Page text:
• POSTGRES_USERNAME: The username you used appended with @<servername>. For example: username@mydemoserver
    • POSTGRES_PASSWORD: The password you used when provisioning the PostgreSQL server

    See these instructions to set environment variables on Windows and Mac.

  2. Paste the following snippet into the production profile of the pom.xml. We will use this profile to build our application before deploying to App Service.

     <spring.datasource.url>${POSTGRES_URL}</spring.datasource.url>
     <spring.datasource.username>${POSTGRES_USERNAME}</spring.datasource.username>
     <spring.datasource.password>${POSTGRES_PASSWORD}</spring.datasource.password>
    

Build and Deploy

We will now build our app and deploy it to App Service.

  1. Replace the resource group and application name in the App Service Maven plugin with your own values. (You can also change the location property to a region closer to you.)

     ...
     <resourceGroup>YOUR RESOURCE GROUP</resourceGroup>
     <appName>YOUR APP NAME</appName>
     ...
    
  2. Build your app with the “production” profile and deploy it with the command: mvn clean package -Pproduction. If you navigate to target/classes/application.properties you should see the Postgres username, password, and URL.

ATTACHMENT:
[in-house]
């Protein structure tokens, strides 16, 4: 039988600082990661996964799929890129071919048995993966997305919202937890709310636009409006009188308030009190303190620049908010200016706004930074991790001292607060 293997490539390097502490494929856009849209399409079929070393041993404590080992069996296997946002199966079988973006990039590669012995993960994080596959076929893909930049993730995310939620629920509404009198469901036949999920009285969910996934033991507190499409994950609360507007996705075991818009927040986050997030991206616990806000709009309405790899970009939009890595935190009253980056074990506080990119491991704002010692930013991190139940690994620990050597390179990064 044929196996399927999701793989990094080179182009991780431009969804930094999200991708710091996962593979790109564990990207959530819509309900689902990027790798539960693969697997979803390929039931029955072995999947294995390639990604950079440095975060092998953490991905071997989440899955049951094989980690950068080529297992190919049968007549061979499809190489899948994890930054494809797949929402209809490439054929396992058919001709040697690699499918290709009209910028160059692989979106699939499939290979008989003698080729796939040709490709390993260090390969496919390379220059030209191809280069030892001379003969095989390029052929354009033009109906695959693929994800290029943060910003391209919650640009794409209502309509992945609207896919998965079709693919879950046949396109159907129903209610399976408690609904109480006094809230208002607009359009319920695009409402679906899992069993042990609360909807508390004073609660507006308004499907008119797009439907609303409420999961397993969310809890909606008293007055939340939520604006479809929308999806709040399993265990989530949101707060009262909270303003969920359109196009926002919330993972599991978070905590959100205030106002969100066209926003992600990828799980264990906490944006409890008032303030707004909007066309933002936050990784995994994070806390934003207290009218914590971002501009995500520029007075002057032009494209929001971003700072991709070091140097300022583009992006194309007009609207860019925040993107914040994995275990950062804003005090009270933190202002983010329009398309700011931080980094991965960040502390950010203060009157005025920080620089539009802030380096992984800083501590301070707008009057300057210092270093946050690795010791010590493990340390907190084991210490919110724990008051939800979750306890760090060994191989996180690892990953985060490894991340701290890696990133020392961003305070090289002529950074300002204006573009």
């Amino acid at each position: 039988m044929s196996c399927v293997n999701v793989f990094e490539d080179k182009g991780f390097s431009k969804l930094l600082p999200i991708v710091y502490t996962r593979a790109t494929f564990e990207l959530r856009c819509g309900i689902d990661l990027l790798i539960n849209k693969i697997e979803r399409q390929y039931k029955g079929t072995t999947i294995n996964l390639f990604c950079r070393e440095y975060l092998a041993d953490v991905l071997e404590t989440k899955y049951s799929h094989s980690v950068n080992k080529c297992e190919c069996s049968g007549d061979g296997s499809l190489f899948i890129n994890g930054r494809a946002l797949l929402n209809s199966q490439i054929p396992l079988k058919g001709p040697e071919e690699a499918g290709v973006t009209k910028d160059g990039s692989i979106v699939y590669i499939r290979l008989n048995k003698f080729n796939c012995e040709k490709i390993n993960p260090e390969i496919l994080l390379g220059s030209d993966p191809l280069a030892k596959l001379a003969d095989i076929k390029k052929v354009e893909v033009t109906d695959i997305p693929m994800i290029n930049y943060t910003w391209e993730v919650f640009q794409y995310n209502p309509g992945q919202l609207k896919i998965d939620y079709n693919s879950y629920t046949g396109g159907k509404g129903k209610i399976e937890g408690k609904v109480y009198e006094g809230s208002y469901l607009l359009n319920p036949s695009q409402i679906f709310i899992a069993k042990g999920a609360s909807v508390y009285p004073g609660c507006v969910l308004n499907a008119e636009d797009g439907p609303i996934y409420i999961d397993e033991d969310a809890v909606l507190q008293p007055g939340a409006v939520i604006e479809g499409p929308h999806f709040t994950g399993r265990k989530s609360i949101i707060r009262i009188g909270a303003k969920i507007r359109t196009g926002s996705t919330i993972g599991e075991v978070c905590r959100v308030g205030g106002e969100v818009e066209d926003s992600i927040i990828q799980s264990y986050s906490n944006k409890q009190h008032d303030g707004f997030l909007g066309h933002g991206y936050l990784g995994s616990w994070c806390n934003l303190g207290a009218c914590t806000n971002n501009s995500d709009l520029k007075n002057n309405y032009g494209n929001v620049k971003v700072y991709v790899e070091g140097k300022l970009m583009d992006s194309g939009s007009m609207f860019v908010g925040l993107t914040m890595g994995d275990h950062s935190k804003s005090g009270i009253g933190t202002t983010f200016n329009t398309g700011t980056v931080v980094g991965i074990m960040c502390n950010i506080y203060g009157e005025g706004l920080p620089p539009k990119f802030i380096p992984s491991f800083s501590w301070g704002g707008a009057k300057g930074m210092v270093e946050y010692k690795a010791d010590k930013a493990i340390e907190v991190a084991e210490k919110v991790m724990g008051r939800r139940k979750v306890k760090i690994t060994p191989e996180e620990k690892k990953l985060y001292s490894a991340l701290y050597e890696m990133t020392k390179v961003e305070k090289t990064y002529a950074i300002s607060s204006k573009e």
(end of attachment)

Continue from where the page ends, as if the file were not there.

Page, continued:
3. Finally, deploy the application with mvn azure-webapp:deploy. In the future, you can chain these commands like this…

     mvn clean package -Pproduction azure-webapp:deploy
    

Browse to your application and you will see the same app now running on App Service using Azure PostgreSQL! You can confirm the application is using Postgres by querying the database with psql or pgadmin, or by restarting the app and confirming the entries are still shown.m

Next steps

The next article shows how to store your connection strings in Key Vault, thus providing easy secret management and rotation! In this example we disabled SSL, but for a production environment we should install the Postgres certificate on App Service so we can connect securely. I plan to cover this in a future article, in the meantime please see this documentation on installing the Postgres certificate on your local machine.